Investigators at The Feinstein Institute for Medical Research discovered dozens of new genetic variations associated with a person's general cognitive ability. The findings, which were published online today in Cell Reports, have the potential to help researchers develop more targeted treatment for cognitive and memory disorders.
"For the first time, we were able to use genetic information to point us towards specific drugs that might aid in cognitive disorders of the brain, including Alzheimer's disease, schizophrenia and attention deficit hyperactivity disorder," said Todd Lencz, PhD, senior author of the study and professor at the Feinstein Institute and the Donald and Barbara Zucker School of Medicine at Hofstra/Northwell.
In the largest peer-reviewed study of its kind, an international team of 65 scientists, led by Dr. Lencz, studied the genomes of more than 100,000 individuals who had their brain function measured by neuropsychological tests. These data were then combined with genomes from 300,000 people measured for the highest level of education achieved, which serves as an estimate for cognitive ability, or how the brain acquires knowledge.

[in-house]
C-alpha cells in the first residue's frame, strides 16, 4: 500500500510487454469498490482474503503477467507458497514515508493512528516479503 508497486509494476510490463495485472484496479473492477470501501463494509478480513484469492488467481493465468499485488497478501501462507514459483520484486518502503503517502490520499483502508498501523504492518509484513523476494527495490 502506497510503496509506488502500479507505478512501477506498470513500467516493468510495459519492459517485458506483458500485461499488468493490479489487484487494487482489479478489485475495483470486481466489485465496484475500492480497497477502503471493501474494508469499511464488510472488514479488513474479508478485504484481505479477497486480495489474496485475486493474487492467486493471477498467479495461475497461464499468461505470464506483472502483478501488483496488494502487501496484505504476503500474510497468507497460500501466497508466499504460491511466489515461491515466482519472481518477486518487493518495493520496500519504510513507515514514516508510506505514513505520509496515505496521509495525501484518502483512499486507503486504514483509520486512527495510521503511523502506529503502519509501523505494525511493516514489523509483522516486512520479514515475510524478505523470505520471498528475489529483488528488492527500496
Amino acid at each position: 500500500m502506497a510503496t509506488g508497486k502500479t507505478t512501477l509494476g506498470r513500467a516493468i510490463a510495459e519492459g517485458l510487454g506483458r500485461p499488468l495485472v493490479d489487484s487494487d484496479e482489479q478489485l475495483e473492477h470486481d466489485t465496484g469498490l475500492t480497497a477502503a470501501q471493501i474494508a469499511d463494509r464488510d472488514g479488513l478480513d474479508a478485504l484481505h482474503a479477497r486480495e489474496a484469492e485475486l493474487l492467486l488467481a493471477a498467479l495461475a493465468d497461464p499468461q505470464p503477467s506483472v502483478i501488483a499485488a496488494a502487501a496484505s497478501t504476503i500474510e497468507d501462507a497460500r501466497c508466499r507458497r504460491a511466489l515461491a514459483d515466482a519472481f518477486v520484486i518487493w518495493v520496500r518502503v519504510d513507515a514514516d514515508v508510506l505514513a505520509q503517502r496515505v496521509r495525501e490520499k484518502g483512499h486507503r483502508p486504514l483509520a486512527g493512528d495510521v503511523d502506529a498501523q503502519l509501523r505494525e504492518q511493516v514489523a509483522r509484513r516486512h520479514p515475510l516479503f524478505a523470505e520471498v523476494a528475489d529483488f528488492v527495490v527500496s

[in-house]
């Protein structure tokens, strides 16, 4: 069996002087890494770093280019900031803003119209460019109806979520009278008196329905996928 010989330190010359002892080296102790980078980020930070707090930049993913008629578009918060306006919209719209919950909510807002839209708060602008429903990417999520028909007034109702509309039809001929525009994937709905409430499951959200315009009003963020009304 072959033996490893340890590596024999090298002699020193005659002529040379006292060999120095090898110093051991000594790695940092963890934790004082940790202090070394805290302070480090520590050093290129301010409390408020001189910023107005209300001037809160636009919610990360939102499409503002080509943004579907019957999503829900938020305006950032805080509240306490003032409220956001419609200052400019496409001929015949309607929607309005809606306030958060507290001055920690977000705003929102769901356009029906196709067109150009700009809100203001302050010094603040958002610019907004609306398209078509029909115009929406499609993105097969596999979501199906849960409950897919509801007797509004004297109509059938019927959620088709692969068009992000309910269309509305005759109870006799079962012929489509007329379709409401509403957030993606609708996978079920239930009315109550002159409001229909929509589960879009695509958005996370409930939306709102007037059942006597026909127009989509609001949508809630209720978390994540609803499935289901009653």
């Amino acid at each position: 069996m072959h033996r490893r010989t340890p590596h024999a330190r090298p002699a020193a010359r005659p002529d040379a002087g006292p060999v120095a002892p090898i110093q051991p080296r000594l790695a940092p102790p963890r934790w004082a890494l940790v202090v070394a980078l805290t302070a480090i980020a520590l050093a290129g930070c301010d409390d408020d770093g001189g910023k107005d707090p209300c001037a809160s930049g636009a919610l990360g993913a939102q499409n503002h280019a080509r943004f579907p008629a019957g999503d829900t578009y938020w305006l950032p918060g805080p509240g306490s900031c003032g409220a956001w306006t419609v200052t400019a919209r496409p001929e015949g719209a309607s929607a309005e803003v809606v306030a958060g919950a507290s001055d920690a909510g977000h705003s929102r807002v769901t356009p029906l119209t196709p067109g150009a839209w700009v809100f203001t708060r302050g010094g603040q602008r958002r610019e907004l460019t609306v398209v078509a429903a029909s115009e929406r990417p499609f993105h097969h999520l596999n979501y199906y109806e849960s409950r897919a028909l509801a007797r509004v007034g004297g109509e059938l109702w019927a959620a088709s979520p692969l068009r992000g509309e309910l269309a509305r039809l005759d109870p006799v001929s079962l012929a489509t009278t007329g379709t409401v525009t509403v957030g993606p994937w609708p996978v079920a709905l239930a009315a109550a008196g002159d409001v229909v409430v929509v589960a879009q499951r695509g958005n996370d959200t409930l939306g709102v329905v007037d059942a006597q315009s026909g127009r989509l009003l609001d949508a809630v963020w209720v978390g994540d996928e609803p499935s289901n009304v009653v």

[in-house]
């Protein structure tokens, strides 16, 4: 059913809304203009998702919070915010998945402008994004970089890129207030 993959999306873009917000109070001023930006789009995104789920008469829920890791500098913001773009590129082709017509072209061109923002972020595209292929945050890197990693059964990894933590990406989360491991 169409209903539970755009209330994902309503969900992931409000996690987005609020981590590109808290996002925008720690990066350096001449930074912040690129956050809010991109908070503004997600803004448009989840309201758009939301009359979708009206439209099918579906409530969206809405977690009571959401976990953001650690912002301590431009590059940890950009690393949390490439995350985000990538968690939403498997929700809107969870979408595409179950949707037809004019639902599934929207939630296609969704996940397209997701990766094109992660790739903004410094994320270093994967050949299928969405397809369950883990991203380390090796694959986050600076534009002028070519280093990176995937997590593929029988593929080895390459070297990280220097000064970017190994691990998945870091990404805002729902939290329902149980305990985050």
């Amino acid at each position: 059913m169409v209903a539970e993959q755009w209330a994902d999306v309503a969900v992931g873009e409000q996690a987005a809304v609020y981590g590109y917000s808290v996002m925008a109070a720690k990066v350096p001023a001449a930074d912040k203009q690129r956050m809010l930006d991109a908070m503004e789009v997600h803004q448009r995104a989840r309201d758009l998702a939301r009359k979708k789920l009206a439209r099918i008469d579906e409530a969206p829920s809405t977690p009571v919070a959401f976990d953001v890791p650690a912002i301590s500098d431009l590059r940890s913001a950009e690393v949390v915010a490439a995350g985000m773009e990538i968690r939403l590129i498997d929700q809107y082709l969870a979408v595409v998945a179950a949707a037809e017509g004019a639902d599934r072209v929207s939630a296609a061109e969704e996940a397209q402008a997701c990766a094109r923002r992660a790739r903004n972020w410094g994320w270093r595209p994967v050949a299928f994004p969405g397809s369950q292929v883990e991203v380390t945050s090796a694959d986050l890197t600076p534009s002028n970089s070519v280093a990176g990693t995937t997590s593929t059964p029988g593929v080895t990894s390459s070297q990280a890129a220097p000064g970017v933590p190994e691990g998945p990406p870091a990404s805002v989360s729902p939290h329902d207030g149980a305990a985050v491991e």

While profiling cognitive ability, researchers also discovered a genetic overlap with longevity. They found when examining an individual's family that a genetic predisposition towards higher cognitive ability was associated with longer lifespan. A new genetic overlap between cognitive ability and risk for autoimmune disease was also identified.
This study appears less than a year after Dr. Lencz and his colleagues published a similar, smaller study that was only able to identify a few key genes associated with cognitive ability.
"The field of genomics is growing by leaps and bounds," Dr. Lencz said. "Because the number of genes we can discover is a direct function of the sample size available, further research with additional samples is likely to provide even more insight into how our genes play a role in cognitive ability."
Explore further: Genetic discovery provides new insight into cognitive disorders